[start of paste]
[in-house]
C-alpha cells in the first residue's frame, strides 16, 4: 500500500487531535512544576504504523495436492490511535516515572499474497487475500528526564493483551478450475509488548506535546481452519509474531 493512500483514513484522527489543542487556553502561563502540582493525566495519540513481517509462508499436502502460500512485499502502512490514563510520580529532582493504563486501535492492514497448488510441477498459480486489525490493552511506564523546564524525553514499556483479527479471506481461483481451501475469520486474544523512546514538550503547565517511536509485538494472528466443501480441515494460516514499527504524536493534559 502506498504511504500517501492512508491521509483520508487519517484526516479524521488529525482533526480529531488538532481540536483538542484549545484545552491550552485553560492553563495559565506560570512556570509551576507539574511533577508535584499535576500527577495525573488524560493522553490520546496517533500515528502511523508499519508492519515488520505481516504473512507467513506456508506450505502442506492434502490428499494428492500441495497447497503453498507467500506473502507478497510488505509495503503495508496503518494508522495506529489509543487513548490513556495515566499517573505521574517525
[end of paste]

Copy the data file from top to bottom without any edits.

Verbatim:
[in-house]
C-alpha cells in the first residue's frame, strides 16, 4: 500500500487531535512544576504504523495436492490511535516515572499474497487475500528526564493483551478450475509488548506535546481452519509474531 493512500483514513484522527489543542487556553502561563502540582493525566495519540513481517509462508499436502502460500512485499502502512490514563510520580529532582493504563486501535492492514497448488510441477498459480486489525490493552511506564523546564524525553514499556483479527479471506481461483481451501475469520486474544523512546514538550503547565517511536509485538494472528466443501480441515494460516514499527504524536493534559 502506498504511504500517501492512508491521509483520508487519517484526516479524521488529525482533526480529531488538532481540536483538542484549545484545552491550552485553560492553563495559565506560570512556570509551576507539574511533577508535584499535576500527577495525573488524560493522553490520546496517533500515528502511523508499519508492519515488520505481516504473512507467513506456508506450505502442506492434502490428499494428492500441495497447497503453498507467500506473502507478497510488505509495503503495508496503518494508522495506529489509543487513548490513556495515566499517573505521574517525